In Brief: This biopic about Gloria Steinem is an interesting trip down feminist memory lane.
The Glorias is a biopic based on feminist, Gloria Steinem’s autobiography Life on the Road. Like many a road trip, The Glorias takes off in some odd directions. Sometimes they seem like a good idea and work. At other times they don’t and have you scratching your head and wondering why writer/director Julie Taymor took that particular trip.
Julianne Moore plays Steinem from 40 up. Alicia Vikander does her from age 20 to 40. Lulu Wilson is early teenage Gloria and Ryan Kiera Armstrong plays Steinem as a child. This is where the head-scratching comes into play. Throughout the movie they talk to each other and explain things about their various life experiences.
Most of those conversations take place on a bus. Okay. Bus. Life on the road. Got it. However, some of those conversations work. Some don’t and make you feel like Taymor is padding her movie for length.
At 2:19, it’s a bit long and some of those conversations add very little to the movie and could have been edited out.
If the conversations between the Glorias aren’t weird enough, one interview Steinem does with a journalist turns into an angry, red tornado with a witch-like Steinem circling a poor man who asked a politically incorrect question about how pretty she is and how she dresses. There are several politically correct-emphasizing scenes like that in the film. I get the point but sometimes they are more of a distraction than an emphasis.
Other than that, Taymor’s (Frida, Across the Universe) movie is a pretty good one. She skillfully mixes actual news footage of the time with live action actresses and actors. Seeing those events again and remembering them is actually more fascinating in places than Steinem’s story.
Great performances also help Taymor’s movie. None of actresses playing Steinem look enough like each other to pull it off. So you end up suspending disbelief. It’s worth the suspension. Vikander (Tomb Raider, Ex-Machina) and Wilson give the best Gloria performances though it is Moore who manages to look most like Steinem.
It’s really hard to play a legend much less a legend who is still alive. Vikander does it easily and dominates most of the film. She plays Steinem as rock sure of herself and relaxed about the controversial path she’s taking with her life.
Steinem’s path — she notes in her autobiography — is the only path she could have taken.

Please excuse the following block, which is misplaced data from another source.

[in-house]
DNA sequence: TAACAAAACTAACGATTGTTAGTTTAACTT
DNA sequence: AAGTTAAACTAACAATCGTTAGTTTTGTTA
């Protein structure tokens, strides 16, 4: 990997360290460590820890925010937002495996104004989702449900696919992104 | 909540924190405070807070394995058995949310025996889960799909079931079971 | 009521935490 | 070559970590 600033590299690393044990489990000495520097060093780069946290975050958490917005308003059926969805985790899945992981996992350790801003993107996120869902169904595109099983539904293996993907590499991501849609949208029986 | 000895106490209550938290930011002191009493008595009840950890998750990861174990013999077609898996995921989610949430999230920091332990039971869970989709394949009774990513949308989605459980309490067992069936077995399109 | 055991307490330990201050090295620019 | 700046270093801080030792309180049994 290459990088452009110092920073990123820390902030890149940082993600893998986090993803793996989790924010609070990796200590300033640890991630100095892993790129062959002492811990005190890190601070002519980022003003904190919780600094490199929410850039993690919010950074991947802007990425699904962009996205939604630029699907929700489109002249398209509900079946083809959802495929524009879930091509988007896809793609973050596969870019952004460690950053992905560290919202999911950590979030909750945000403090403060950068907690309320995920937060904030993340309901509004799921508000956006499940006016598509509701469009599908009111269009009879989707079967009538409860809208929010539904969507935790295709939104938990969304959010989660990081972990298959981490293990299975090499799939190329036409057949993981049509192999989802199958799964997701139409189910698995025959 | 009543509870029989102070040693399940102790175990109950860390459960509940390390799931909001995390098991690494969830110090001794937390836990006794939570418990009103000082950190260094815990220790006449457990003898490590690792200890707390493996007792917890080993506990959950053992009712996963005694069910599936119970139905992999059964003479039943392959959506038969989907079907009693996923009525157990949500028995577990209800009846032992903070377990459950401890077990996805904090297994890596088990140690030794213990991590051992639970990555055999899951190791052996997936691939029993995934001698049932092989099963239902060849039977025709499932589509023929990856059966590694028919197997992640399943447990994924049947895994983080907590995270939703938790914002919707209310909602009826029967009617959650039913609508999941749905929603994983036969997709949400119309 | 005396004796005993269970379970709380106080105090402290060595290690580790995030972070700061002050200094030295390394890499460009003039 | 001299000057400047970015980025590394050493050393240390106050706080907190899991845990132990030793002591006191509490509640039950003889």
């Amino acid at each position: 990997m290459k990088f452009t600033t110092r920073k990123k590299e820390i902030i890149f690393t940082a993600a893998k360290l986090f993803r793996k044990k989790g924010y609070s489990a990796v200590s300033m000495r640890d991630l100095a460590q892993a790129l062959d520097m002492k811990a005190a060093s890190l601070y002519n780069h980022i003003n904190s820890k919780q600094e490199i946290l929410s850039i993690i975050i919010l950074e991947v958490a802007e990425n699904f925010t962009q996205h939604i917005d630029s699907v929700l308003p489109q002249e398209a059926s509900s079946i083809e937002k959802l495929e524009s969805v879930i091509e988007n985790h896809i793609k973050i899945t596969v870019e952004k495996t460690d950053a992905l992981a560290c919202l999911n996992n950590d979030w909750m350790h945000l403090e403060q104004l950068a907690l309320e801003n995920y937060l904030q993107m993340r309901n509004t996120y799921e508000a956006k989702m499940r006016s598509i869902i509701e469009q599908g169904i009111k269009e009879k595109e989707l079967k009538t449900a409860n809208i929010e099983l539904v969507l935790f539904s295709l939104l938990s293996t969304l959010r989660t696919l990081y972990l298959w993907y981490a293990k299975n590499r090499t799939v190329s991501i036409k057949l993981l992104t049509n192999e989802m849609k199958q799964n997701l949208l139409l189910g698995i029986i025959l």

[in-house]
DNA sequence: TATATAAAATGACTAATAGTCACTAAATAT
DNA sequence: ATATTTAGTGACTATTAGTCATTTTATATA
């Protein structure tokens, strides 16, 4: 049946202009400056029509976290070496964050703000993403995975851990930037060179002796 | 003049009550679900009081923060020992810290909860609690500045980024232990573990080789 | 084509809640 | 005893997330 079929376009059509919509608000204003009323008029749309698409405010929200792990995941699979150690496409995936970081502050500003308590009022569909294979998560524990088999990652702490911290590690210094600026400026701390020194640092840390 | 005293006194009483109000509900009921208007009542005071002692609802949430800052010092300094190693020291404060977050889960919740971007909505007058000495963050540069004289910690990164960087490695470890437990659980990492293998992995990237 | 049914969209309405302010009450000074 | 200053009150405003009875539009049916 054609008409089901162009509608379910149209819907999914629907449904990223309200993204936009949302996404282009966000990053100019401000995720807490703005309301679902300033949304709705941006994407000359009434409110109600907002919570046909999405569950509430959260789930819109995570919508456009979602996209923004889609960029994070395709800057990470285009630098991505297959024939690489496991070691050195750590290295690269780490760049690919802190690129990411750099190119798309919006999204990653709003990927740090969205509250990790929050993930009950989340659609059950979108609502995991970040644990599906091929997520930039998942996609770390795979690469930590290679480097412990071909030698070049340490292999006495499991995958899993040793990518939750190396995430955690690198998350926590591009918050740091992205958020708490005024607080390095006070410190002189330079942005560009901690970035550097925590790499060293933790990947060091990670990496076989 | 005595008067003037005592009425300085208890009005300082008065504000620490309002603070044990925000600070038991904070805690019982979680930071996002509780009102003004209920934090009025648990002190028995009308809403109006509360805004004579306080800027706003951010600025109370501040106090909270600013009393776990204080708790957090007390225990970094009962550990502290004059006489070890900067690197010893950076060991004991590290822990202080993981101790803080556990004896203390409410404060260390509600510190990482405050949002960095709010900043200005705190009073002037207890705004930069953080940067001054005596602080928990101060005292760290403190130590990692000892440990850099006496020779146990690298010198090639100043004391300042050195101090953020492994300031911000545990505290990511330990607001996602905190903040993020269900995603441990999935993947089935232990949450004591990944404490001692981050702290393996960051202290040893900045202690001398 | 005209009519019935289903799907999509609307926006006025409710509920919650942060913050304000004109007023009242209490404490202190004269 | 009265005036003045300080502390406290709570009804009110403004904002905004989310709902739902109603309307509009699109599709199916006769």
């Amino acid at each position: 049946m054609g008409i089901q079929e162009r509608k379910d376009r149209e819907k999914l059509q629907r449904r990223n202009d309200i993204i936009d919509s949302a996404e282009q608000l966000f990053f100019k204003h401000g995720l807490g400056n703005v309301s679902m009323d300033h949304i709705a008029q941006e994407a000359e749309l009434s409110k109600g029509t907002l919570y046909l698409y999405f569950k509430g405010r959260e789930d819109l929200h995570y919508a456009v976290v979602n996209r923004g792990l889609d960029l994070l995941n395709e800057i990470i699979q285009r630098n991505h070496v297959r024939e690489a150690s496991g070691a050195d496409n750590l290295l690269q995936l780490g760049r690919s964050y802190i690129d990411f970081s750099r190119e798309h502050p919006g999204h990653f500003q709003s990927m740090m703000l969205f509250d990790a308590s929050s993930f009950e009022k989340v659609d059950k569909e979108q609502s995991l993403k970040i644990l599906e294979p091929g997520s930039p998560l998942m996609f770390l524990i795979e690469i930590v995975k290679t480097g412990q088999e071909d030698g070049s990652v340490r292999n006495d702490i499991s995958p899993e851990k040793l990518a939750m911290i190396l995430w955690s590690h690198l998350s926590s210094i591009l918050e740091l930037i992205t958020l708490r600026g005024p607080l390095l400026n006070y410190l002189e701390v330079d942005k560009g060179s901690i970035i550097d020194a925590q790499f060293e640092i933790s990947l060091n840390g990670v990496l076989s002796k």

In the supporting roles, Bette Midler is an absolute hoot as New York Congresswoman, Bella Abzug. She served in the House from 1971 to 1977 and was a major player in the women’s movement. The always larger-than-life Midler gives a larger-than-life performance that perfectly fits Abzug who was — also — larger-than-life.
Also quite good are Timothy Hutton who plays Steinem’s wandering father and Enid Graham as her psychotic mother.
In some circles, Steinem is — to put it mildly — not all that popular. Depending on the audience, her politics in the 1960s and 1970s, and drive for women’s rights from reproduction to equal pay for equal work were quite controversial.
For many women, Steinem was — and still is — an idol; a woman’s woman who fearlessly fought the good fight for all women. It wasn’t easy and often wasn’t pretty but Steinem never backed down, refused to compromise and when the smoke cleared, Steinem and her allies won more often than they lost.
Whether you agree with Steinem or not, or like her or not, her impact on the planet has been much more positive than negative. We’re all better off — female and MALE — because of her fearless and often selfless fight for equality.
End of preaching.
Director: Julie Taymor
Stars: Julianne Moore, Alicia Vikander, Lulu Wilson, Ryan Kiera Armstrong, Janelle Monae, Bette Midler, Lorraine Toussaint, Timothy Hutton
Lots of weird scenes in this one and I’m not sure some of the surreal stuff was needed to tell Steinem’s life story. On the other hand, the historical perspective and the acting make it worth the view. Give this a 4 on the Friday Flicks with Gary 0 to 5 scale.
The Glorias is streaming on Amazon and can also be purchased.
Gary Wolcott has been reviewing movies on radio, television and newspaper since 1990. He believes — and this is an estimate only — that he’s seen something close to 10,000 movies in his lifetime. Gary is a lifelong fan of films and catches a couple of hundred movies a year. He believes movies ought to be seen on the big screen and not on the small screen in your living room or family room. While he loves movies, he also says reviewing film can be a real sacrifice and that he sees many movies so you don’t have to.
He is one of KXL 101.1 FM’s film critics and joined the news staff in 2014. Gary is also the film critic for Tri-Cities, Washington’s Tri-City Herald.